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Announcing our 2020 Photography calendars, with stunning photos telling of these incredible precious and fragile places we call the wilderness of the West.
Updated Thursday, June 19th at 9:42AM PST
As we reported on Monday the 15th, a forest fire is currently burning in the Queets Rainforest of Olympic National Park. Reported to us via social media, and later confirmed by a press release, Olympic National Forest and Park Officials are reporting that there is a small forest fire burning in the Queets Rainforest near Alta Creek, 33 miles south east of Forks, Washington. The fire, now known as the Paradise Fire, was spotted by plane during a flight by Olympic National Forest staff. Crews are said to be on the way to the scene to conduct a confinement strategy with minimal operational resources. The fire has burned approximately 381 acres with 5% containment.
Olympic National Park officials are reporting that firefighting crews are taking action today, with hopes to limit the spread of this fire. They also mentioned, via tweet, that the fire was started by a lightning strike at the end of May. A 10-person crew is currently in the area, and updates will be shared when they report the progress.
The Queets Rainforest is one of three distinct rainforest regions on the western slope of Olympic National Park. It is the most remote section of Olympic National Park, with no maintained trail leading up the often incredibly steep river valley. Fed by the melting snow and glaciers of Mount Olympus, the Queets River is home to one of the most isolated waterfalls in America, Service Falls.
The summer of 2015 has the potential to be one of the more serious forest fire seasons in recent memory for the entire west, including the rainforest regions and old growth forests of the normally wet Olympic Peninsula. We will monitor this story, as well as the continuing drought in America’s rainforest throughout the summer.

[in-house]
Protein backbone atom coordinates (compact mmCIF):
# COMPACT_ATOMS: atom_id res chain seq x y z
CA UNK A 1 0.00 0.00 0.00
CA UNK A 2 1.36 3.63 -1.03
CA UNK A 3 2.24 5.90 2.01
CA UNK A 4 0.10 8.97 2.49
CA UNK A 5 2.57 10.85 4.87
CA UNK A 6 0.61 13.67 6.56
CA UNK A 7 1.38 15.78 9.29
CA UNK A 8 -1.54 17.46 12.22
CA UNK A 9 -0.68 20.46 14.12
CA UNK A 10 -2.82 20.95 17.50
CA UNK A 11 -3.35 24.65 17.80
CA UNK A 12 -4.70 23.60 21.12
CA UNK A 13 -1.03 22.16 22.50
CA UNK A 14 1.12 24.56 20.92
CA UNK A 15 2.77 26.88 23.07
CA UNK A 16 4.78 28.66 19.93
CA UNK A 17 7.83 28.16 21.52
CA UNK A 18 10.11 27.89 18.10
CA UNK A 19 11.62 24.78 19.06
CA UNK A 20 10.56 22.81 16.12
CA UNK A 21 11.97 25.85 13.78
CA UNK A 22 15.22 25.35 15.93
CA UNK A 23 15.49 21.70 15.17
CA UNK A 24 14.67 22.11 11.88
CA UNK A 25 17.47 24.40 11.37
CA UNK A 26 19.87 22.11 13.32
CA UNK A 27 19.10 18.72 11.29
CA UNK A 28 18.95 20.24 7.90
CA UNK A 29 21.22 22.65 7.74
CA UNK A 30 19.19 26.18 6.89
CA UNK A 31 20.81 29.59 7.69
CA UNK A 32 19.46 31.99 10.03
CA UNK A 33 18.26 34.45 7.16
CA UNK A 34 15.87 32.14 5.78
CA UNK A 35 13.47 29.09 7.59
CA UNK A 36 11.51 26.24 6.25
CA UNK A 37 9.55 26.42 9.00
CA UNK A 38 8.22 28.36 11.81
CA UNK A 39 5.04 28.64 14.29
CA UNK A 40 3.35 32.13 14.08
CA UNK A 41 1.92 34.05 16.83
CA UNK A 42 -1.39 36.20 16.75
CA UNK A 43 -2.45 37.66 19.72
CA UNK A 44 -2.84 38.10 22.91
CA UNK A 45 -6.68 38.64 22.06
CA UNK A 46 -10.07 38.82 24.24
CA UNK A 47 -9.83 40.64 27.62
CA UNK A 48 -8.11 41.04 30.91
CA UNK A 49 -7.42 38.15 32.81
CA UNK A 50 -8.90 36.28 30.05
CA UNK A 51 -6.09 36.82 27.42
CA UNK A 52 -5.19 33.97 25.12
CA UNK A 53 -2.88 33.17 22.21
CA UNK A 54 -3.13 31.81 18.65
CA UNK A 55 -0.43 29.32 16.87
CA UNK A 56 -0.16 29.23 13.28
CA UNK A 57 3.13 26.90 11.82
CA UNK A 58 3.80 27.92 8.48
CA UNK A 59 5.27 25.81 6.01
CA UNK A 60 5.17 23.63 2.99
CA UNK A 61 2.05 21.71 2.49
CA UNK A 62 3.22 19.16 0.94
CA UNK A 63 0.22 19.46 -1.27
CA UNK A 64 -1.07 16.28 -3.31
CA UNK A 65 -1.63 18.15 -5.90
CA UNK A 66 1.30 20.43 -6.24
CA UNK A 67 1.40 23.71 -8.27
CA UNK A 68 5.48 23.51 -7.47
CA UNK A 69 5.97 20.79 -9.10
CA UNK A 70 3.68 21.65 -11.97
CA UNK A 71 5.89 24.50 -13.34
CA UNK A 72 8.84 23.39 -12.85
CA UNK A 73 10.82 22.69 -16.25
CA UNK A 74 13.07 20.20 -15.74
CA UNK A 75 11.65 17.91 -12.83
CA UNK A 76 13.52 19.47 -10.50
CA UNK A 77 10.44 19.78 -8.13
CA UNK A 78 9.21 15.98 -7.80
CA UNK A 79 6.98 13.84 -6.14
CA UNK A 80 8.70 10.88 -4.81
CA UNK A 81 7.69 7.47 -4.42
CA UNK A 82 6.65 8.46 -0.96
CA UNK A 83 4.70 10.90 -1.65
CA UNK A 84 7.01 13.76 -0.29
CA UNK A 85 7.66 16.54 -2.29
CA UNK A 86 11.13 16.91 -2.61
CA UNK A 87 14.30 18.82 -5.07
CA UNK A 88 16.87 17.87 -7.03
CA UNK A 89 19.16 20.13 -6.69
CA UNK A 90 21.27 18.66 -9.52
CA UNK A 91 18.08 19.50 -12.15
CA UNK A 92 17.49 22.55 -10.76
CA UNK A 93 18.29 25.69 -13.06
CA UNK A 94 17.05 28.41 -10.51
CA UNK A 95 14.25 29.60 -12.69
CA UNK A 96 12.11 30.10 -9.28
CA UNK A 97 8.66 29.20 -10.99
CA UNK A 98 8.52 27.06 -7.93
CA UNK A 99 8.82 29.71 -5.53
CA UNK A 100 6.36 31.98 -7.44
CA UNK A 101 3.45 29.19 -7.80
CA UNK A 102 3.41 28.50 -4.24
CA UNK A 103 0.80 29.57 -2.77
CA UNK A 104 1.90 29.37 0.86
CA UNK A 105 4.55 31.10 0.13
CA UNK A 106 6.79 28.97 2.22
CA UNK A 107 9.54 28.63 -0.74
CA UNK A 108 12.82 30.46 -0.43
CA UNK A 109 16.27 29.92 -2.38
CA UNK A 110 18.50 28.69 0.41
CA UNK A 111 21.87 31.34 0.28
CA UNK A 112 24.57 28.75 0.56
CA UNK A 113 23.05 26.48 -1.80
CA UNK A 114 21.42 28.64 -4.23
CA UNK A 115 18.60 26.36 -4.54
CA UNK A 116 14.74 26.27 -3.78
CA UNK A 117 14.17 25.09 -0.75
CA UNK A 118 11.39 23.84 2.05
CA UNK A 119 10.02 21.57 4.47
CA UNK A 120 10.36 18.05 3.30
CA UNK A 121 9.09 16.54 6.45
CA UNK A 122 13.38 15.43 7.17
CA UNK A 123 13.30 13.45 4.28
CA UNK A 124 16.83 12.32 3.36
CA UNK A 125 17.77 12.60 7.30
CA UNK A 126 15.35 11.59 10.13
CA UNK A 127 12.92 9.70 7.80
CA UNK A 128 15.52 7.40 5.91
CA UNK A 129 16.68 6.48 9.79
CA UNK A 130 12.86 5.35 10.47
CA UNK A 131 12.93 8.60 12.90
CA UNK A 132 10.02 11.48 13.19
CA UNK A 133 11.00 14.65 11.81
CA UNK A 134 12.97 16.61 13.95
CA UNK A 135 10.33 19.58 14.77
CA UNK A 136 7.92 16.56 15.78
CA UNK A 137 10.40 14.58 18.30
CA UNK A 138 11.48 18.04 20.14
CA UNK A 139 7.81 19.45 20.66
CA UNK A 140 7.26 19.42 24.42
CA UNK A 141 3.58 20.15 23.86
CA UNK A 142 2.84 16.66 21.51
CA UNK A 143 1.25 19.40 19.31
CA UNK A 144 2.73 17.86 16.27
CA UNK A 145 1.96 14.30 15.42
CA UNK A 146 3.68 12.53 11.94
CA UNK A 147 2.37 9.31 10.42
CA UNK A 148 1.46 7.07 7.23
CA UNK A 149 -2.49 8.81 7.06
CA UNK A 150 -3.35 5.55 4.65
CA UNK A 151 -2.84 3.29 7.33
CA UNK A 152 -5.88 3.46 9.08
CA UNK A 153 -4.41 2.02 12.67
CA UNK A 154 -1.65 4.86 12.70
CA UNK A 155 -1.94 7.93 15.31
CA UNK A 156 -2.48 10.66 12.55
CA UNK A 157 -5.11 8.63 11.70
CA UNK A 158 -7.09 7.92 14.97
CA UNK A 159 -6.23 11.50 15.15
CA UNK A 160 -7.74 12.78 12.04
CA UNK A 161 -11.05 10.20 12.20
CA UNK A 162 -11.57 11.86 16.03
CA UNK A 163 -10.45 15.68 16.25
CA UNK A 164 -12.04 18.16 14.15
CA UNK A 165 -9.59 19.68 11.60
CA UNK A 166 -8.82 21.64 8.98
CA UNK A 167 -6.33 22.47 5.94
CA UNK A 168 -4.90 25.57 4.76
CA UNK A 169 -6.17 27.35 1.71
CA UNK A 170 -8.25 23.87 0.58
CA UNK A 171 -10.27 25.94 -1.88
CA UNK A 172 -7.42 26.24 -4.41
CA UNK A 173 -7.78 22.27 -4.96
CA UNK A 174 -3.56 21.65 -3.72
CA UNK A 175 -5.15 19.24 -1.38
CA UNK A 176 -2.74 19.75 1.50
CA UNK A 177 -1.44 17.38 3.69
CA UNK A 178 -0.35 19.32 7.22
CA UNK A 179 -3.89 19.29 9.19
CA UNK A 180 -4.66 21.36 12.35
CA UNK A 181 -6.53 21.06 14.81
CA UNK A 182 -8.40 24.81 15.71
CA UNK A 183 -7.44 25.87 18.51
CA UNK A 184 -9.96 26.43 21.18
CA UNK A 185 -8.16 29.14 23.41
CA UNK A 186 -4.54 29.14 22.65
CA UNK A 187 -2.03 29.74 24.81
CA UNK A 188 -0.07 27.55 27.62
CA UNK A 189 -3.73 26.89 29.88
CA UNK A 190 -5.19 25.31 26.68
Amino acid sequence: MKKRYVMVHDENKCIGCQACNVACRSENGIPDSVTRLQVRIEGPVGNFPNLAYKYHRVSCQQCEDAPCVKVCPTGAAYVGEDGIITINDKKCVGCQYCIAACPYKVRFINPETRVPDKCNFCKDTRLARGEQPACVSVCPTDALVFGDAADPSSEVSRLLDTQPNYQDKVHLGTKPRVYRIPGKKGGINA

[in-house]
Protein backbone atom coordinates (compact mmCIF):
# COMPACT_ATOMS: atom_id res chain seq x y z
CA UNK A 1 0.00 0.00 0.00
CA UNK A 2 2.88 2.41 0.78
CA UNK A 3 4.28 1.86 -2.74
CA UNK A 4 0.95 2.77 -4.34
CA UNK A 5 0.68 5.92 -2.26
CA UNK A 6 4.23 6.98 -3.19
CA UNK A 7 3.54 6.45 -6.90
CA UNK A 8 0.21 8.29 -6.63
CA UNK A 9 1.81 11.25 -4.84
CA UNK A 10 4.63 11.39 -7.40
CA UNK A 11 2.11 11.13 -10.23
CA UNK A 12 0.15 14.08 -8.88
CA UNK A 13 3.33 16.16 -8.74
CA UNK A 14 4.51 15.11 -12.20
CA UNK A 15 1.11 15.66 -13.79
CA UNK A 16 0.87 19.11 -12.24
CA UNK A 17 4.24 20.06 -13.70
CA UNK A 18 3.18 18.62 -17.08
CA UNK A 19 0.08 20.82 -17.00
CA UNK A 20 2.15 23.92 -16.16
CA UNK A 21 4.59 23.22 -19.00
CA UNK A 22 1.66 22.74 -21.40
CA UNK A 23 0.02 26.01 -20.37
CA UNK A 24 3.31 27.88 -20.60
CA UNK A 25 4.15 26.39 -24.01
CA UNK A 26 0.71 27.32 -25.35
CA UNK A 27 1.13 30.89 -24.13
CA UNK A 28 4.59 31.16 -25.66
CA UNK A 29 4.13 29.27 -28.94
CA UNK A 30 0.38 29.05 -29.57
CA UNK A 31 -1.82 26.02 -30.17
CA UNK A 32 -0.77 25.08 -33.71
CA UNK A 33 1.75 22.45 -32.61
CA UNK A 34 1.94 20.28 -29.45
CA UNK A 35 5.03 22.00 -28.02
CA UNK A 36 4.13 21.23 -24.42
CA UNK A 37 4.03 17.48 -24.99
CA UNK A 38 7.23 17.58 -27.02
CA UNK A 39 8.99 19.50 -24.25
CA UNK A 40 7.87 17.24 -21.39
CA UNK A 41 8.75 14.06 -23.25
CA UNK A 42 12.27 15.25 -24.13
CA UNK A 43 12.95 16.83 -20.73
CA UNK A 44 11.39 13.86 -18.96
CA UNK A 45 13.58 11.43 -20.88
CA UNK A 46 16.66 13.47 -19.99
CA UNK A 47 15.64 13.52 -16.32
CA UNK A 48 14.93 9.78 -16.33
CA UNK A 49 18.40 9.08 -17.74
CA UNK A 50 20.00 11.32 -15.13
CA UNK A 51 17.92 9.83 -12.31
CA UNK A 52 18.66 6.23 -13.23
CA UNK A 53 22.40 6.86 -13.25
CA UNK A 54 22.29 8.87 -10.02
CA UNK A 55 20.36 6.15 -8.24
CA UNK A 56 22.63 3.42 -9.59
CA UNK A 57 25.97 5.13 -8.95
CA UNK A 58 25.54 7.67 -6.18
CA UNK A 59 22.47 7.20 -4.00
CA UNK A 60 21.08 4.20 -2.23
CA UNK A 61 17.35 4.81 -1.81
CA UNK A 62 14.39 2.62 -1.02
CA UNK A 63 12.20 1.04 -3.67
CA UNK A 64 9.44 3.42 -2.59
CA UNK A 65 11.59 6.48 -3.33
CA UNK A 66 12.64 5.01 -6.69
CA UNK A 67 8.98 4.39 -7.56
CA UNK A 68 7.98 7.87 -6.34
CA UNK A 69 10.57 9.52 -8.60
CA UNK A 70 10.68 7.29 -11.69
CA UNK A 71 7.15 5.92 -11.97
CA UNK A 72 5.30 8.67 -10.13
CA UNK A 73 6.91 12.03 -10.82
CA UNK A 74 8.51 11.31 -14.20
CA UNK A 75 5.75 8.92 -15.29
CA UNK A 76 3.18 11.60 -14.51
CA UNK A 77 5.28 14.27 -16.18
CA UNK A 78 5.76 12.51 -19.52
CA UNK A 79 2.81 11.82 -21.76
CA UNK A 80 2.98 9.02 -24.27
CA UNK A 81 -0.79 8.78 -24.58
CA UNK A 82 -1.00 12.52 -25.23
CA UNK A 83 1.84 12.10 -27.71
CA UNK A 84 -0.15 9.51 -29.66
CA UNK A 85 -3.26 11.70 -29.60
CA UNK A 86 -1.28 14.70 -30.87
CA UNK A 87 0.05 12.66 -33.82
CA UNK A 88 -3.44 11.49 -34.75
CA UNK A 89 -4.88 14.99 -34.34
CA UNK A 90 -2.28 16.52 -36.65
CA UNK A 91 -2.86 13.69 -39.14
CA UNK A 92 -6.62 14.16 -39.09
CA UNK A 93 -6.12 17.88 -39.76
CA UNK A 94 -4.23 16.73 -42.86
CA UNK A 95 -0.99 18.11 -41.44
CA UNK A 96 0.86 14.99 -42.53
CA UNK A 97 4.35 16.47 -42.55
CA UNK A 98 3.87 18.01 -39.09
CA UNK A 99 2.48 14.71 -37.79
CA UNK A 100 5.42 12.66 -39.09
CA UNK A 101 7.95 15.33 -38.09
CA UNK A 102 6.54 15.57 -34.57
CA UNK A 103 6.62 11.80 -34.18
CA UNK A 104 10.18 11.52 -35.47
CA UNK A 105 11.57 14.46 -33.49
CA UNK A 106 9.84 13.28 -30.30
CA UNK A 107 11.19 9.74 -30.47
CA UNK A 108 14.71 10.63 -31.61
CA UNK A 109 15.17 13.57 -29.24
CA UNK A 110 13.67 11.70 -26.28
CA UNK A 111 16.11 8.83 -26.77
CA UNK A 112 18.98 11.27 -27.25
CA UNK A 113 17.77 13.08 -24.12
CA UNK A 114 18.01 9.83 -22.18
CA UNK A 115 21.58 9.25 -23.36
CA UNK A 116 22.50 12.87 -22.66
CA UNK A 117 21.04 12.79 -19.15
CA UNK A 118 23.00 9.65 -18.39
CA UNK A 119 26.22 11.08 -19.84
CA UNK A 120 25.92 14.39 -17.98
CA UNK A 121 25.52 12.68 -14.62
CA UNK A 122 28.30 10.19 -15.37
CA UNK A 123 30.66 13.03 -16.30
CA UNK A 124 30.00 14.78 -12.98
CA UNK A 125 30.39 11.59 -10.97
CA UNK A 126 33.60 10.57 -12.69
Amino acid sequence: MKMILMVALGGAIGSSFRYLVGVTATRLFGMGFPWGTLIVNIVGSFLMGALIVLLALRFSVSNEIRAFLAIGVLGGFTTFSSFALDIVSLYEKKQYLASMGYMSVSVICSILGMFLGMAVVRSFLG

While camping in the backcountry, please remember to always follow the campfire guidelines for the area, using extreme caution at all time. Campfires are great, but be aware that they can get out of control faster than most think. Keep them small and always extinguish them fully before you go to sleep and before you leave for the day. Douse them with water, cover them with sand, do what needs to be done to keep the forests fire free…at least the human caused ones.
To monitor the fire on your own, please visit the Northwest Interagency Coordination Center’s Website.
Read Olympic National Park’s Fire Management Policy here.
A section of the official press release from Olympic National Park reads as follows:
A fire monitor flew over the area yesterday and observed the fire near the confluence of Paradise Creek and the Queets River. The fire is currently burning slowly along the river but is bounded by extremely rugged and steep terrain. The Queets River Trail is closed at Bob Creek until further notice to protect public and employee safety.
“We will continue to monitor this fire and are calling in resources to help us assess it and develop a safe and appropriate response,” said Olympic National Park Superintendent Sarah Creachbaum. “Human safety is our top priority and any response to a wilderness fire will address firefighter safety as our first concern.”
A three-person Olympic National Park crew is hiking to the area today to make the first on-the-ground assessment of the fire, fuel moisture and other conditions.
Tomorrow, a ten-person wildland fire crew from northern California will arrive. This crew is specifically trained in evaluating conditions and risks associated with wilderness fires. Information gathered by the ground crews will be used to develop a long-term strategy for managing the fire. Factors including human safety, current and forecast weather conditions, fire location, terrain, and unique natural and cultural resources are all considered in crafting a response plan.